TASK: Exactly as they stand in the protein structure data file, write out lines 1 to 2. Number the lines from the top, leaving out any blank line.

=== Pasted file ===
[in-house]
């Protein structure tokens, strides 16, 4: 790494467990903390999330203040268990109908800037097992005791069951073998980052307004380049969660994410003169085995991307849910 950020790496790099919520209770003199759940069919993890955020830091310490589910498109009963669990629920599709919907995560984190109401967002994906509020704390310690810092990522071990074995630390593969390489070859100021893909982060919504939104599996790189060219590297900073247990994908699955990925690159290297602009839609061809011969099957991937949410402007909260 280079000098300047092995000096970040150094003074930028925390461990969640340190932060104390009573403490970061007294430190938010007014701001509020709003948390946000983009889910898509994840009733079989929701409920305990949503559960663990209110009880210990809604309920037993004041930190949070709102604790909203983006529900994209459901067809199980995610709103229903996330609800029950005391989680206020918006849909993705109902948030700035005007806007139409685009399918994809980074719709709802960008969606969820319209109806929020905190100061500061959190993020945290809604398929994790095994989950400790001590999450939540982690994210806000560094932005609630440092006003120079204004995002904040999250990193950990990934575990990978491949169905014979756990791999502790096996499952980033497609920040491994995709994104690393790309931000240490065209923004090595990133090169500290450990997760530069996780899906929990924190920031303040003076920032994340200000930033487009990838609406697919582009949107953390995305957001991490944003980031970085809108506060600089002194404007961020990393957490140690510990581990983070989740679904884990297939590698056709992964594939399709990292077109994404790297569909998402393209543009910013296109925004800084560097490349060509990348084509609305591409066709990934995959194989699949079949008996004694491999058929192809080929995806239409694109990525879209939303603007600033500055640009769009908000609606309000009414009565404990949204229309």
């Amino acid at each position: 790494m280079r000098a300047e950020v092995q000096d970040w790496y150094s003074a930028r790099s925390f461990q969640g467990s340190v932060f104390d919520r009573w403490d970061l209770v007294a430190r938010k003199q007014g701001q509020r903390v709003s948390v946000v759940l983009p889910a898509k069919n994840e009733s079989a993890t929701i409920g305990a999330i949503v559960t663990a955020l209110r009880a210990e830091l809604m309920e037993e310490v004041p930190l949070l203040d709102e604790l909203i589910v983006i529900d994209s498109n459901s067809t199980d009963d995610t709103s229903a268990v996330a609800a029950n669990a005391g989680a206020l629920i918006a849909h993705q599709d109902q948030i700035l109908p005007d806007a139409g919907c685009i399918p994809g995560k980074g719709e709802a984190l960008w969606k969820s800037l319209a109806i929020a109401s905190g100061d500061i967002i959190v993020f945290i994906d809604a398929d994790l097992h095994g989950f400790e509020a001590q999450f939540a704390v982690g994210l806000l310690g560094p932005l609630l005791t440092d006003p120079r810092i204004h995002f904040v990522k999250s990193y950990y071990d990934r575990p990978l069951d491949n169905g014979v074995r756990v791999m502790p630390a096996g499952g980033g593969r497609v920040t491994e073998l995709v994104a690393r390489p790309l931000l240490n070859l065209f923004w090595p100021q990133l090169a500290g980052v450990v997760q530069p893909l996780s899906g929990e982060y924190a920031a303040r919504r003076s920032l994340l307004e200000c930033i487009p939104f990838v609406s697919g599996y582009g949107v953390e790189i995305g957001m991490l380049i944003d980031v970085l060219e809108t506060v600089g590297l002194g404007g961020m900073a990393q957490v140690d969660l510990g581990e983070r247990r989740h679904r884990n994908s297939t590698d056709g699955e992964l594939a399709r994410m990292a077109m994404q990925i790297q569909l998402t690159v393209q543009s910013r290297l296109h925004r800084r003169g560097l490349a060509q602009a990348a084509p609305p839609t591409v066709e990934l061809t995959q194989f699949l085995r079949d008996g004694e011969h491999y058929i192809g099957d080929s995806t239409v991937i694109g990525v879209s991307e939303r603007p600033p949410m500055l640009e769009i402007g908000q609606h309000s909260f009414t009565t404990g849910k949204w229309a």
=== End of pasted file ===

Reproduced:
[in-house]
């Protein structure tokens, strides 16, 4: 790494467990903390999330203040268990109908800037097992005791069951073998980052307004380049969660994410003169085995991307849910 950020790496790099919520209770003199759940069919993890955020830091310490589910498109009963669990629920599709919907995560984190109401967002994906509020704390310690810092990522071990074995630390593969390489070859100021893909982060919504939104599996790189060219590297900073247990994908699955990925690159290297602009839609061809011969099957991937949410402007909260 280079000098300047092995000096970040150094003074930028925390461990969640340190932060104390009573403490970061007294430190938010007014701001509020709003948390946000983009889910898509994840009733079989929701409920305990949503559960663990209110009880210990809604309920037993004041930190949070709102604790909203983006529900994209459901067809199980995610709103229903996330609800029950005391989680206020918006849909993705109902948030700035005007806007139409685009399918994809980074719709709802960008969606969820319209109806929020905190100061500061959190993020945290809604398929994790095994989950400790001590999450939540982690994210806000560094932005609630440092006003120079204004995002904040999250990193950990990934575990990978491949169905014979756990791999502790096996499952980033497609920040491994995709994104690393790309931000240490065209923004090595990133090169500290450990997760530069996780899906929990924190920031303040003076920032994340200000930033487009990838609406697919582009949107953390995305957001991490944003980031970085809108506060600089002194404007961020990393957490140690510990581990983070989740679904884990297939590698056709992964594939399709990292077109994404790297569909998402393209543009910013296109925004800084560097490349060509990348084509609305591409066709990934995959194989699949079949008996004694491999058929192809080929995806239409694109990525879209939303603007600033500055640009769009908000609606309000009414009565404990949204229309």